[The Peninsula and Seven Days: A Battlefield Guide by Brian K. Burton (Bison Books-University of Nebraska Press, 2007) softcover, 31 maps, illustrations, photos, notes, order of battle, appendices, reading list. Pp. 174. ISBN:978-0-8032-6246-1, $21.95 --- [Fifth volume in This Hallowed Ground: Guides to Civil War Battlefields series]]

Civil War tour guides are basically one of three types: walking, driving, or a combination of both. None of these is inherently better than any of the others. Depending on the time available to the visitor and/or the interest level involved, they all have utility. A book from the same series, Wilson's Creek, Pea Ridge, and Prairie Grove: A Battlefield Guide, with a Section on Wire Road, reviewed here late last year, is a model of excellence for the combo type.

The latest volume, Brian K. Burton's The Peninsula & Seven Days, could be described primarily as a driving tour guide. Conceivably, all the site visits can be squeezed into one long day. Each tour [early Peninsula Campaign (6 stops) and the Seven Days (9 stops)] takes approximately six hours to complete and only rarely requires the visitor to venture more than 50 yards beyond the car. As far as I am aware, this is the first and only book length guide that covers the entire campaign.

One of the great things about the This Hallowed Ground series is the common structure. Like all the others, the tour stops (in this case seventeen) in The Peninsula & Seven Days are organized into discrete sections, titled Directions, Orientation, What Happened, Analysis, and an optional Vignette. This particular volume also has perhaps a dozen or more optional secondary tours. One traces Stonewall Jackson's route to the battlefield at the beginning of the Seven Days and other side tours visit important locations such as Fort Monroe, Drewry's Bluff, and Harrison's Landing. I was happy to read about several new or improved sites that were in the process of being opened up to visits and interpretation when the book went to press.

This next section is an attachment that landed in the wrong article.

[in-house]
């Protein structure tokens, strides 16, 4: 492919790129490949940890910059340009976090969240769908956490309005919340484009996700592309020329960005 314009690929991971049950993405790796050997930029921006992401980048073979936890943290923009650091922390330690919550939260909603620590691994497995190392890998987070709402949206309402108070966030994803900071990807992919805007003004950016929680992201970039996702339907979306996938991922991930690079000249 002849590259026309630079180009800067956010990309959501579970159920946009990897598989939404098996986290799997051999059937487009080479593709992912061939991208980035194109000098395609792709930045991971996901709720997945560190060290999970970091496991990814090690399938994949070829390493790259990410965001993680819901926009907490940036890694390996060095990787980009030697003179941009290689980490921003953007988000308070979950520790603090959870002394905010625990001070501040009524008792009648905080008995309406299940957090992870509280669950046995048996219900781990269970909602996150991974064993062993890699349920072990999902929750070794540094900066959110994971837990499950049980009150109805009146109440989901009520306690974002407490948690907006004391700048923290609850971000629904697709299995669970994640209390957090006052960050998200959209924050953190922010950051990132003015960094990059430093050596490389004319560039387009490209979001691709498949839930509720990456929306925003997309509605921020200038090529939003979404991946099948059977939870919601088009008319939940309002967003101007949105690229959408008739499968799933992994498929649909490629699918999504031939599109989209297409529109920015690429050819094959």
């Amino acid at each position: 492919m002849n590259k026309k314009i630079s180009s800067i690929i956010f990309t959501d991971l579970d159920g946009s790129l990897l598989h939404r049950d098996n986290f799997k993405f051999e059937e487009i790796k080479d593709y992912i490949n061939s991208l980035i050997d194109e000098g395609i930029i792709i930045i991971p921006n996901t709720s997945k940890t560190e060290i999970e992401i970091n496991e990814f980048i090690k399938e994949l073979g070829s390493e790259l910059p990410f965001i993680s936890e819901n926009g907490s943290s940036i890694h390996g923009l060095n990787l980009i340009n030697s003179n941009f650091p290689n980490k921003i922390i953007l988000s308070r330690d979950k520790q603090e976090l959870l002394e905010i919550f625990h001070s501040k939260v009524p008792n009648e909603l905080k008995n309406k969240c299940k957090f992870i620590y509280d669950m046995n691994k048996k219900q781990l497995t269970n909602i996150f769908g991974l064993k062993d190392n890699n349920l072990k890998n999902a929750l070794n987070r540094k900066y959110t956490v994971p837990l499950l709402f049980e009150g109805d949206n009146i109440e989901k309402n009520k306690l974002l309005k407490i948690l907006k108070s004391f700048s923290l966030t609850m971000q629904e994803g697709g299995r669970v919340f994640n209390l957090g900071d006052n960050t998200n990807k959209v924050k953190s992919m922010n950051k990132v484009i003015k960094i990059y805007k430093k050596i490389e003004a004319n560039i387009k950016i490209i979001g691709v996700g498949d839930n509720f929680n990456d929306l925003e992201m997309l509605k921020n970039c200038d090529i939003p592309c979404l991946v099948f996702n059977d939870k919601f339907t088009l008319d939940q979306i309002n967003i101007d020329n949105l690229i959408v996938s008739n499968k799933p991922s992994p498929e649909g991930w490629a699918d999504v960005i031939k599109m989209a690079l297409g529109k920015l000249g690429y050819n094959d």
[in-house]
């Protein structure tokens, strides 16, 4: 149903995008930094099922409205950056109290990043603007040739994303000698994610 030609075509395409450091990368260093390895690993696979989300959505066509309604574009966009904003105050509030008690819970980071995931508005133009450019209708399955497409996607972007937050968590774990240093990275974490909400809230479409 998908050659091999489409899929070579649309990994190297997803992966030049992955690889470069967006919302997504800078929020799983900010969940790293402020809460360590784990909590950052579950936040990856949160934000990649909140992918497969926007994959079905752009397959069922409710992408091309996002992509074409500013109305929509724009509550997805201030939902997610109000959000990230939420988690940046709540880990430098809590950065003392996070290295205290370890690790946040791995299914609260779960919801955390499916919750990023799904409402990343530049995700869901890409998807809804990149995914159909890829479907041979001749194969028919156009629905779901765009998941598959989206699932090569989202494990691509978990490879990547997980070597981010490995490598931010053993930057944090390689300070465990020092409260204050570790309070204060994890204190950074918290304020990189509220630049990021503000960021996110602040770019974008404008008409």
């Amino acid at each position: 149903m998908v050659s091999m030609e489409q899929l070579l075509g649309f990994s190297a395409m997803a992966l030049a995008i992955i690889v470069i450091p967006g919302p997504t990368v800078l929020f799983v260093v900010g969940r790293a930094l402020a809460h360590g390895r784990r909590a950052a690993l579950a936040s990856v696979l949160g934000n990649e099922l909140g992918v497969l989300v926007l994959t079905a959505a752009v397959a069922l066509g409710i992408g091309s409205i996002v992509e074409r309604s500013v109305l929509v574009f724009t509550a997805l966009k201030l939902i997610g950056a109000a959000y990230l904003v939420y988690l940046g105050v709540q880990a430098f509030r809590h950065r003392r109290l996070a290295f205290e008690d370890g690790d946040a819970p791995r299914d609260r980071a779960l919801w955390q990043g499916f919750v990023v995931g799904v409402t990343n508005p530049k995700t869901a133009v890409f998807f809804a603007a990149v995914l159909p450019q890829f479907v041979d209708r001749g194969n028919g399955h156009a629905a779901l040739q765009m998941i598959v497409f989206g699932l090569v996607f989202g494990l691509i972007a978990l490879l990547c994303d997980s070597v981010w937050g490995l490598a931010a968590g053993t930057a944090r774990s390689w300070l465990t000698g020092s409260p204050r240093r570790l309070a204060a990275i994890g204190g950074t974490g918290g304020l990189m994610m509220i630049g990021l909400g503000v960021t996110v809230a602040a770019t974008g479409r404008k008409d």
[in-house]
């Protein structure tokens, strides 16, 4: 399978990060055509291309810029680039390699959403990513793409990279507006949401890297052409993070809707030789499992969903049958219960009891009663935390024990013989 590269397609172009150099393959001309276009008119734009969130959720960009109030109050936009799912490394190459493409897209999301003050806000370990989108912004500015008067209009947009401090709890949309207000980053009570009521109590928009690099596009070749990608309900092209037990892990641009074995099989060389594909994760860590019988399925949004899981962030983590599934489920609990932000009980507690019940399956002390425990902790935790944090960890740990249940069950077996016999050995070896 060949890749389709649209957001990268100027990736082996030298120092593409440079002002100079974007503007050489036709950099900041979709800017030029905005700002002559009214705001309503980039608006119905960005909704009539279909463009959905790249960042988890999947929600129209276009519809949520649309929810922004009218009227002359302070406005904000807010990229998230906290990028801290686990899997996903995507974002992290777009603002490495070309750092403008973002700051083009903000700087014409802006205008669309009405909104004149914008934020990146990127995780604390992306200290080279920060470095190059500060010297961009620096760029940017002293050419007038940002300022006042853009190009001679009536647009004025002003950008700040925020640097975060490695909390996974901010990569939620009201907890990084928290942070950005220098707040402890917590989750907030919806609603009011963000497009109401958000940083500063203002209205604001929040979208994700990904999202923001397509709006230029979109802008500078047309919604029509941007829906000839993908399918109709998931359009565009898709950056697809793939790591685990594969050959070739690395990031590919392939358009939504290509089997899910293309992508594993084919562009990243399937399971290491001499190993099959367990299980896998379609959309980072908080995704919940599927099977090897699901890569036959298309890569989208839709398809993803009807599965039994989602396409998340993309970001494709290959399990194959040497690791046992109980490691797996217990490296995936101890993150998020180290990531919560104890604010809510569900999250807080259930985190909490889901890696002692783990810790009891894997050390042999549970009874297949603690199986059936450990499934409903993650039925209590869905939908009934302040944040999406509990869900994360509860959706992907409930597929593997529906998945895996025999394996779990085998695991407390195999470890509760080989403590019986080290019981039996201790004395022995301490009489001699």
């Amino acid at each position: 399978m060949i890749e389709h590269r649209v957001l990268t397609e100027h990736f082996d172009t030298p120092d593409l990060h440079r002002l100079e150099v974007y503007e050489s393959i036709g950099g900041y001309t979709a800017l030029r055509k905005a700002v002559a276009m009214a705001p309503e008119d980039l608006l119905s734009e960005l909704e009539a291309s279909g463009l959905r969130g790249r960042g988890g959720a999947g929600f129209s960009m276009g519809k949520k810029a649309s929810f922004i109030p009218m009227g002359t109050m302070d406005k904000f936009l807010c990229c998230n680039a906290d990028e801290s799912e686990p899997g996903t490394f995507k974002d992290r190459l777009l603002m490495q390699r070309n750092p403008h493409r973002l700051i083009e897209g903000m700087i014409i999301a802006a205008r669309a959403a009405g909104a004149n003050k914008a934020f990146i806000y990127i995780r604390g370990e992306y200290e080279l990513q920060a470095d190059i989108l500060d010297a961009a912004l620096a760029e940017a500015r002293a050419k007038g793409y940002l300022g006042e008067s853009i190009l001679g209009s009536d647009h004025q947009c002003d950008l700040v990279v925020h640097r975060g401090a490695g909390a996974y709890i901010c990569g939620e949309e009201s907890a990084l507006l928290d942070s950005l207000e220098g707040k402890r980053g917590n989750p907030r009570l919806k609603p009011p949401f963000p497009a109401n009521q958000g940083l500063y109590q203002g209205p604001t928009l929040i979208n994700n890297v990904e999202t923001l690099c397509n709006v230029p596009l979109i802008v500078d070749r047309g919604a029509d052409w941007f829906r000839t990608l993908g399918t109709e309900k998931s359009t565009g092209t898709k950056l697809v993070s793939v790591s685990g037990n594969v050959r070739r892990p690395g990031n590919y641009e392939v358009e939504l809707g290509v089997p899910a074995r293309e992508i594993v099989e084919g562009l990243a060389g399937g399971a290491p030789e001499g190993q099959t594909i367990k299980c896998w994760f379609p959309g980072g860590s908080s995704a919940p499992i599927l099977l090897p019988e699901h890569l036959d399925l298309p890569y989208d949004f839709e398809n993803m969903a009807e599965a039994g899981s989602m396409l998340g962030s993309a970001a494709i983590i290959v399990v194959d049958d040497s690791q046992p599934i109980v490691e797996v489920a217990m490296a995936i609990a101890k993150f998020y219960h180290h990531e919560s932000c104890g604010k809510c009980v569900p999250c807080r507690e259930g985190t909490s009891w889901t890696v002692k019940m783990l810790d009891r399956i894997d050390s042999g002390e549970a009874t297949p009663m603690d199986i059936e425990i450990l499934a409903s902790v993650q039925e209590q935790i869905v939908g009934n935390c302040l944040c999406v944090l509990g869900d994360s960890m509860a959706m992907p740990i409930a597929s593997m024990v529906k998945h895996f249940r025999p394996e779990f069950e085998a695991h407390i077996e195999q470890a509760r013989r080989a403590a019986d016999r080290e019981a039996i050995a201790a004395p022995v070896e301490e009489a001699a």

The tour stops are well chosen. The early campaign section highlights the remaining stretches of preserved fortifications on the lower Virginia peninsula. Readers of author Brian Burton's previous book Extraordinary Circumstances, a detailed military history of the Seven Days battles, will be familiar with his analysis of those events. Unfortunately for posterity, some important areas have been lost to sprawl, including the Fair Oaks/Seven Pines battlefield, and thus are not included in the tour.

Brian Burton has provided those interested in the Peninsula campaign with a comprehensive guidebook that suits a wide range of tastes. Daytripper and dedicated battlefield trompers alike will find much useful information therein. This series as a whole is rapidly becoming the best published traveling companion for visits to our nation's Civil War battlefields, and I eagerly await the next installment.

Sunday, April 15, 2007

Cunningham and eds. Joiner & Smith: "Shiloh and the Western Campaign of 1862"